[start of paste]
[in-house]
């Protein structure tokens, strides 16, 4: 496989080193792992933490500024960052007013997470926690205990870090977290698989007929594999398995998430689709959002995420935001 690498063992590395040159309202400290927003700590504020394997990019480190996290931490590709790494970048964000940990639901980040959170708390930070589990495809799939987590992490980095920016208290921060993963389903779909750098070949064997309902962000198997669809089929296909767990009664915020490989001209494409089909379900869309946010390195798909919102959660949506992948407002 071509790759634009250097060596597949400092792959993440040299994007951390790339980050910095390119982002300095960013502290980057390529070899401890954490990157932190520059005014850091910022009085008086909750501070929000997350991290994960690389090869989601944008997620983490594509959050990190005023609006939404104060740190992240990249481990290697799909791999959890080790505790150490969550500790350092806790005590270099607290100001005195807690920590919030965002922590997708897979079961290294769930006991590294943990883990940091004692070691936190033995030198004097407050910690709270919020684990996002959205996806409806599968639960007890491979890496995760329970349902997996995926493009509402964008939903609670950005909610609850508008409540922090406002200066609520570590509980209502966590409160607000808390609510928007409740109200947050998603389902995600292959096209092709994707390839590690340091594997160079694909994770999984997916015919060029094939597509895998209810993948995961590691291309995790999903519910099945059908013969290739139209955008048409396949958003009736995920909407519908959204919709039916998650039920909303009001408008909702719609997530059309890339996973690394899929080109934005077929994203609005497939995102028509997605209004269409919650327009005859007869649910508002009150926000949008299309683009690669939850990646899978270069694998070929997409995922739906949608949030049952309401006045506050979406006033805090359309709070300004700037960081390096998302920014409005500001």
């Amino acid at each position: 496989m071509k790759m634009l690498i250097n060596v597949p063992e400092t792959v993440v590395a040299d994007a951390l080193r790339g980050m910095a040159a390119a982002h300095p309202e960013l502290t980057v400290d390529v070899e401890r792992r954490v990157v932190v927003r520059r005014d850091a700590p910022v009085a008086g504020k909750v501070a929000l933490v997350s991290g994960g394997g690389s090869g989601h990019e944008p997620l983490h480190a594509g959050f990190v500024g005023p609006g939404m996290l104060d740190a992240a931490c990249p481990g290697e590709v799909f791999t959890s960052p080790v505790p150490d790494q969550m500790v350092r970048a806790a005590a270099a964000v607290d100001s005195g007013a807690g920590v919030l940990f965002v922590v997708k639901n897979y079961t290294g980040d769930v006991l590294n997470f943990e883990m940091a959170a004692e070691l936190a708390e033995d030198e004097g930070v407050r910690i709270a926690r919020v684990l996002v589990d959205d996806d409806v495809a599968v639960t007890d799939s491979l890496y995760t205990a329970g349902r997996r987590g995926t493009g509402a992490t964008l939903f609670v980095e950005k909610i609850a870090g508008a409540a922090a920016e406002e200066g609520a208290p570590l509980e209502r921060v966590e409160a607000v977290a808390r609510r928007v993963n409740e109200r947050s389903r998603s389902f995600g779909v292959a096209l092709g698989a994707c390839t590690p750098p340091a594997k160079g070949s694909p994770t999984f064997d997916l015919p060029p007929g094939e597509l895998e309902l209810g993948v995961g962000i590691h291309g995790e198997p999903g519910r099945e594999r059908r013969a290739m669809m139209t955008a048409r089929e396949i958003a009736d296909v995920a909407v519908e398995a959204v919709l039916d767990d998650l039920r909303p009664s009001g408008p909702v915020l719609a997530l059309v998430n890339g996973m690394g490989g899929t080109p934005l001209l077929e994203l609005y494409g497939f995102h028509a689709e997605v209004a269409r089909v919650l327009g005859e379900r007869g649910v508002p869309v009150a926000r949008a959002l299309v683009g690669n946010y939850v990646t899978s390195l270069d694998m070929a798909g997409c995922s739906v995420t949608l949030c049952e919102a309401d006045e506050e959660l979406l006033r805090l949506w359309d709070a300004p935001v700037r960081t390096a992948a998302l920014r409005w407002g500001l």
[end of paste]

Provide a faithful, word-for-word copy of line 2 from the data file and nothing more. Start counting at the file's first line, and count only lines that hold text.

């Protein structure tokens, strides 16, 4: 496989080193792992933490500024960052007013997470926690205990870090977290698989007929594999398995998430689709959002995420935001 690498063992590395040159309202400290927003700590504020394997990019480190996290931490590709790494970048964000940990639901980040959170708390930070589990495809799939987590992490980095920016208290921060993963389903779909750098070949064997309902962000198997669809089929296909767990009664915020490989001209494409089909379900869309946010390195798909919102959660949506992948407002 071509790759634009250097060596597949400092792959993440040299994007951390790339980050910095390119982002300095960013502290980057390529070899401890954490990157932190520059005014850091910022009085008086909750501070929000997350991290994960690389090869989601944008997620983490594509959050990190005023609006939404104060740190992240990249481990290697799909791999959890080790505790150490969550500790350092806790005590270099607290100001005195807690920590919030965002922590997708897979079961290294769930006991590294943990883990940091004692070691936190033995030198004097407050910690709270919020684990996002959205996806409806599968639960007890491979890496995760329970349902997996995926493009509402964008939903609670950005909610609850508008409540922090406002200066609520570590509980209502966590409160607000808390609510928007409740109200947050998603389902995600292959096209092709994707390839590690340091594997160079694909994770999984997916015919060029094939597509895998209810993948995961590691291309995790999903519910099945059908013969290739139209955008048409396949958003009736995920909407519908959204919709039916998650039920909303009001408008909702719609997530059309890339996973690394899929080109934005077929994203609005497939995102028509997605209004269409919650327009005859007869649910508002009150926000949008299309683009690669939850990646899978270069694998070929997409995922739906949608949030049952309401006045506050979406006033805090359309709070300004700037960081390096998302920014409005500001």